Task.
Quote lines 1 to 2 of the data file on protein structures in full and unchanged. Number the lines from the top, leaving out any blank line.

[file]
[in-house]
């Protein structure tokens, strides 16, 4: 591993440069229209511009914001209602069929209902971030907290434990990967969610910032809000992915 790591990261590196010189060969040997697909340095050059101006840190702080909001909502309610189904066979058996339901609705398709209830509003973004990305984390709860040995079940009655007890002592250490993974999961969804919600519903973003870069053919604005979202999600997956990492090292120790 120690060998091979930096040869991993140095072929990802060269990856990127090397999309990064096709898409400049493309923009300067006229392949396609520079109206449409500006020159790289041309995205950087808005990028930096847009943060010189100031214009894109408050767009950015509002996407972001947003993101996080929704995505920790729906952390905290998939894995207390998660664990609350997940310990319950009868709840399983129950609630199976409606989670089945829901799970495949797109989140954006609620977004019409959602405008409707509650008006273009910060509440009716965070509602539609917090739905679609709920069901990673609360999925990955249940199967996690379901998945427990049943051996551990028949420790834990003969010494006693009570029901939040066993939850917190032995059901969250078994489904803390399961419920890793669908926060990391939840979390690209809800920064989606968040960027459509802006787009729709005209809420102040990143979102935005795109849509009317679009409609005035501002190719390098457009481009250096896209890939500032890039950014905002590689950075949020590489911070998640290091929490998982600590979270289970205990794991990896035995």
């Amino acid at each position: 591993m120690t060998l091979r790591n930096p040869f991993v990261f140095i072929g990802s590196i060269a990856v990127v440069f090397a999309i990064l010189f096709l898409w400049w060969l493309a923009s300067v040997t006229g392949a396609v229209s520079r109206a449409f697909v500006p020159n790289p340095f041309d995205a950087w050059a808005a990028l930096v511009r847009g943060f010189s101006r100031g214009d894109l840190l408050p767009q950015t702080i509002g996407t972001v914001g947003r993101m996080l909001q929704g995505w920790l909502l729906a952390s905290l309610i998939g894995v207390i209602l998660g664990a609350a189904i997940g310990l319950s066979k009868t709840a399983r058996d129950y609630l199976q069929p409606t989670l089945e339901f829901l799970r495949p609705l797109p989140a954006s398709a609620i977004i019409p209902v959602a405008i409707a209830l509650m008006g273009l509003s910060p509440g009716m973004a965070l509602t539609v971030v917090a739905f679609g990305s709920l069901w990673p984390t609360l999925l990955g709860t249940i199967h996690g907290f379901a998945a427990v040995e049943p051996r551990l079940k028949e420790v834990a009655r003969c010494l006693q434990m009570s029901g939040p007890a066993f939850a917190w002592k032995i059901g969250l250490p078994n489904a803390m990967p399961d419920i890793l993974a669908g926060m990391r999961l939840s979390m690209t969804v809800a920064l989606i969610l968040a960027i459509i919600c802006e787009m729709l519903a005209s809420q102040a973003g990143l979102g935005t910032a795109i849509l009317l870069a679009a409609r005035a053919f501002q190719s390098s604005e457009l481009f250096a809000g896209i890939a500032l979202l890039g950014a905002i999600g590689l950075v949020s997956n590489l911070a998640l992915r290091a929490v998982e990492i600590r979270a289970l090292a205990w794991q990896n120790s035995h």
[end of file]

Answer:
[in-house]
């Protein structure tokens, strides 16, 4: 591993440069229209511009914001209602069929209902971030907290434990990967969610910032809000992915 790591990261590196010189060969040997697909340095050059101006840190702080909001909502309610189904066979058996339901609705398709209830509003973004990305984390709860040995079940009655007890002592250490993974999961969804919600519903973003870069053919604005979202999600997956990492090292120790 120690060998091979930096040869991993140095072929990802060269990856990127090397999309990064096709898409400049493309923009300067006229392949396609520079109206449409500006020159790289041309995205950087808005990028930096847009943060010189100031214009894109408050767009950015509002996407972001947003993101996080929704995505920790729906952390905290998939894995207390998660664990609350997940310990319950009868709840399983129950609630199976409606989670089945829901799970495949797109989140954006609620977004019409959602405008409707509650008006273009910060509440009716965070509602539609917090739905679609709920069901990673609360999925990955249940199967996690379901998945427990049943051996551990028949420790834990003969010494006693009570029901939040066993939850917190032995059901969250078994489904803390399961419920890793669908926060990391939840979390690209809800920064989606968040960027459509802006787009729709005209809420102040990143979102935005795109849509009317679009409609005035501002190719390098457009481009250096896209890939500032890039950014905002590689950075949020590489911070998640290091929490998982600590979270289970205990794991990896035995």